His Return to Vietnam Crosses a Line

Times Staff Writers

Nguyen Cao Ky fled Vietnam nearly 29 years ago as his nation collapsed, piloting a helicopter out to sea where he landed on a U.S. aircraft carrier. The former South Vietnamese premier and vice president headed home Thursday -- on a commercial airliner as a tourist.

Ky’s trip to Vietnam, his first since the end of the war in 1975, has stirred anger among leaders of Orange County’s Little Saigon, where memories are long and tolerance for anything that could be seen as legitimizing the communist government of Vietnam is in short supply.

Still, the trip is emblematic of changing attitudes among Vietnamese expatriates in the United States, who, through travel and business deals, are increasingly bucking the staunch anticommunism of the generation that fled three decades ago.


“I just want to come home and visit my homeland,” said Ky, 73, of Hacienda Heights, as he prepared to leave from Los Angeles International Airport. “After so many years, I want to see what has changed.... I just want to forget the past and travel down on a better road to build our homeland.”

Several Little Saigon leaders expressed dismay over Ky’s trip, particularly because of his position in the South Vietnamese government. Ky was no longer in office when South Vietnam fell, but he was one of the era’s most flamboyant and powerful figures.

“He served as vice president, which stands for freedom and human rights, and now he’s betraying all the ideas of what he stood for and represented,” said BachLien Tran, co-founder for Americans for Human Rights in Vietnam Action, based in Garden Grove. “He has made a very big mistake.... He’s betraying us. Vietnam still does not respect human rights or freedom.”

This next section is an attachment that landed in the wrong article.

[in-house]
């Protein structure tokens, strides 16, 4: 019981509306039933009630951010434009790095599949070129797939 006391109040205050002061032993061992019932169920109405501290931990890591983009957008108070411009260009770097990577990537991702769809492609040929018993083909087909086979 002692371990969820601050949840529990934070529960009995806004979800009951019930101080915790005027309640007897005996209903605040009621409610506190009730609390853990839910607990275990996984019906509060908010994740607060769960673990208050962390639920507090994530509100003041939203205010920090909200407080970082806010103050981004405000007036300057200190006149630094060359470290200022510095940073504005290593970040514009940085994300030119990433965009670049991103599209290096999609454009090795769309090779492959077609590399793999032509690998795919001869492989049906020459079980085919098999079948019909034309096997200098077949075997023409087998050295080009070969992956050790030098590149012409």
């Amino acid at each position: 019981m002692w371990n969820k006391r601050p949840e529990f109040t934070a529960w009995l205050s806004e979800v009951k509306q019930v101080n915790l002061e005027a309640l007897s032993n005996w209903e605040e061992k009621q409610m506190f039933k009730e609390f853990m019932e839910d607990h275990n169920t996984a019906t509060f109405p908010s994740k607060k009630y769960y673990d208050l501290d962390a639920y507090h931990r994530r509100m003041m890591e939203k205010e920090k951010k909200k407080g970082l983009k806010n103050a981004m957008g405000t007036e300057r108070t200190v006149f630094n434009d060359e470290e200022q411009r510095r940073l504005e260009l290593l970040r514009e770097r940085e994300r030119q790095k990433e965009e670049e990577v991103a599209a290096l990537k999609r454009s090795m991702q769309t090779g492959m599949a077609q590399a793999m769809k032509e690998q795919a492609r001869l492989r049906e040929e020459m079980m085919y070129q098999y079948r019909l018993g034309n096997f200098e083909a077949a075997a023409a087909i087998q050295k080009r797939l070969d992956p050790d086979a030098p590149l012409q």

Cong Minh Tran, 62, of Mission Viejo, a Vietnamese community activist and staunch anticommunist, said he was shocked. “I don’t believe it.... It’s politically unwise and morally wrong.”

He said the Vietnamese government continues to suppress religious leaders and jail political opponents.

“When they treat our people like that, who would have the heart to go back to Vietnam?” Tran said. “Especially Ky, who should know better. He was urging people to fight the communists and telling us why we were fighting them -- to keep the country free.”


Ky was a South Vietnamese Air Force general when he was made the country’s premier in 1965 after a military coup. U.S. officials were wary of Ky, who had a reputation for drinking, gambling, womanizing and outrageous statements. Once, when asked whom he most admired, Ky offered up Hitler.

“An unguided missile,” one U.S. diplomat called him.

Ky served as premier for two years, then as South Vietnam’s vice president from 1967 to 1971. After the war, he settled in Norwalk, where he opened a liquor store. He later moved to New Orleans and worked in the shrimp and fishing industry. When the enterprise failed in the late 1980s, he moved back to Southern California, first to Huntington Beach, then to Hacienda Heights.

Ky flew to Bangkok on Thursday, where he will visit friends before heading to Ho Chi Minh City on Wednesday to celebrate Tet, the Lunar New Year. He plans to travel to Hanoi and the country’s central region. He will visit his home province.

Along the way, he will be escorted by a Vietnamese government security detail.